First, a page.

Simon Landuyt

A Capital Question. Should Shareholder Loans Be Automatically Subordinated

WP 2018-03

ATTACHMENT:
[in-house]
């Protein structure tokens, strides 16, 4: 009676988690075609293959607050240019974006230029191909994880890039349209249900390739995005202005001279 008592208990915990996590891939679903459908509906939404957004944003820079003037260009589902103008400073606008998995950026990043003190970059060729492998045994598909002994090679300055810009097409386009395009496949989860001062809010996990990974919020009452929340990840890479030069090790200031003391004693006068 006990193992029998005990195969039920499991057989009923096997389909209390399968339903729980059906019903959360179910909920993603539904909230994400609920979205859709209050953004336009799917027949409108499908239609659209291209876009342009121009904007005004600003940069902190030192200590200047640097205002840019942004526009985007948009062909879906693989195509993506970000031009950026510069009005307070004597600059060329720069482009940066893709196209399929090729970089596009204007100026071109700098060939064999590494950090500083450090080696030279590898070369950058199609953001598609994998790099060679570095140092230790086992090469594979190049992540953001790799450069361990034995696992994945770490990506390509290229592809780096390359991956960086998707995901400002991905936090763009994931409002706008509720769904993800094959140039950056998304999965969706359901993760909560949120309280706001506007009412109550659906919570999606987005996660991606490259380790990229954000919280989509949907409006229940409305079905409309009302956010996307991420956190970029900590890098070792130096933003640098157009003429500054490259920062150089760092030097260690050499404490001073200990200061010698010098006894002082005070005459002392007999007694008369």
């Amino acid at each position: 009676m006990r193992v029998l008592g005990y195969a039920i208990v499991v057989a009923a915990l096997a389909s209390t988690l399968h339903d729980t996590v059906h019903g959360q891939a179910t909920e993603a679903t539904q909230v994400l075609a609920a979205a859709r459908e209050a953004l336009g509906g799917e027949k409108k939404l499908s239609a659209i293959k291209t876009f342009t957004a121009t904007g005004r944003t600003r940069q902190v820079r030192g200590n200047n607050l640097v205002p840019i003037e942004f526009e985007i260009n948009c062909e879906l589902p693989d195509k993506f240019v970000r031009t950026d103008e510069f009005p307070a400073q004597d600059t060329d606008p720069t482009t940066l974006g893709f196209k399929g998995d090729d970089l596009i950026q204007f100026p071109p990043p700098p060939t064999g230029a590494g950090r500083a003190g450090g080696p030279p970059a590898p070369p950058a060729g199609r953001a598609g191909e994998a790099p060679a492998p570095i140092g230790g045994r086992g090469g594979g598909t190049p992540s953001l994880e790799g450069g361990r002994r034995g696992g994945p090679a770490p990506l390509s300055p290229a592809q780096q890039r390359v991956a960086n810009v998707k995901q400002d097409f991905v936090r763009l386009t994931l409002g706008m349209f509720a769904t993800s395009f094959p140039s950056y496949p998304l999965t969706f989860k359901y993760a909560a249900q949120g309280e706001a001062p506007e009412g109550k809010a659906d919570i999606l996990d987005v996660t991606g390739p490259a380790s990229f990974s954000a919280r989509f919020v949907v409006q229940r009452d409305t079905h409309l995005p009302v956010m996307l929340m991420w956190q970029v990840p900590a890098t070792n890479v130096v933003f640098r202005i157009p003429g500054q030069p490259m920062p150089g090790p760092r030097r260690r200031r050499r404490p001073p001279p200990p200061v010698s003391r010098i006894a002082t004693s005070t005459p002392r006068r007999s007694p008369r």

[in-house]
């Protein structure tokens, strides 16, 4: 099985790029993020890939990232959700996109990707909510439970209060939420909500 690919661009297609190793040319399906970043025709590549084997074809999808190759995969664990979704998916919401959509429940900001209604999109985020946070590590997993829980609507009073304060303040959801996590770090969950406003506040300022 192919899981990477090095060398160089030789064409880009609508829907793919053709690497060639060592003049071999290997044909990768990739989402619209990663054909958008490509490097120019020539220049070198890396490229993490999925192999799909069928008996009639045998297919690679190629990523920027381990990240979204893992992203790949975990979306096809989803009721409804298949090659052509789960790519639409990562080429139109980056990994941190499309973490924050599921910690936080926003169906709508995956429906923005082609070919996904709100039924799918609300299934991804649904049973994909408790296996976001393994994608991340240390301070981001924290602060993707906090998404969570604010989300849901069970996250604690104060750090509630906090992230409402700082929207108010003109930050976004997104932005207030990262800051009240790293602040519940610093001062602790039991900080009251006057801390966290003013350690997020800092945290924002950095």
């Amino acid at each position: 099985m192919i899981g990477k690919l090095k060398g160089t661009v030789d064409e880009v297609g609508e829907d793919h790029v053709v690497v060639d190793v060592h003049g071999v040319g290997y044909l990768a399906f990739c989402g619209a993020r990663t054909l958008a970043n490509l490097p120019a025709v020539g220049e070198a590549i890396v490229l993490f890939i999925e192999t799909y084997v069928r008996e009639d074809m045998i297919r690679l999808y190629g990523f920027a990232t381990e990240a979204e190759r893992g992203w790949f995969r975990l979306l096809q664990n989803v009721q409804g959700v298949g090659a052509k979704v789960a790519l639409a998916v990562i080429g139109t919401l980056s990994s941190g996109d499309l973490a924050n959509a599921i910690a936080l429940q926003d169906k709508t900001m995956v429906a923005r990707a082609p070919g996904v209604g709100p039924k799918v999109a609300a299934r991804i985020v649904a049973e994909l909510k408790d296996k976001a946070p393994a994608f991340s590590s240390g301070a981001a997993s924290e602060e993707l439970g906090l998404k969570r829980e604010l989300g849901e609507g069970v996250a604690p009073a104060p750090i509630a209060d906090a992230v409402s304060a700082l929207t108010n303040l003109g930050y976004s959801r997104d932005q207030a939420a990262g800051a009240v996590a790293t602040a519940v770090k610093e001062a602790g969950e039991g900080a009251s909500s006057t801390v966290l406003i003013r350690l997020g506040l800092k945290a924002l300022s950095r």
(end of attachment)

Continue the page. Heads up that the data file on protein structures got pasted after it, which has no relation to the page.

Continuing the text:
Whether or not shareholder loans should be automatically subordinated in bankruptcy is a much discussed topic in corporate and insolvency law. In this article I show that, because of the existence of non-adjusting creditors, shareholder-managers will sometimes have the incentive to take excessive risk. The subordination of shareholder loans forces the shareholder to internalize these costs. On the other hand, subordination of shareholder loans might also deter the undertaking of desirable projects. On balance, it is likely that subordination is efficient and reduces the agency cost of debt. Furthermore, I will show that shareholders should bear more risk because they are better monitors, do not suffer from information asymmetries and have higher expectations of default. Therefore, if shareholders and outside creditors could hypothetically bargain ex ante in a world without transaction costs on the rank of their debt claim, there is not much doubt that they would agree on subordination. Proving that subordination of shareholder loans is inefficient would imply that the subordinated position of equity is inefficient and further shake the concept of legal capital on its foundations.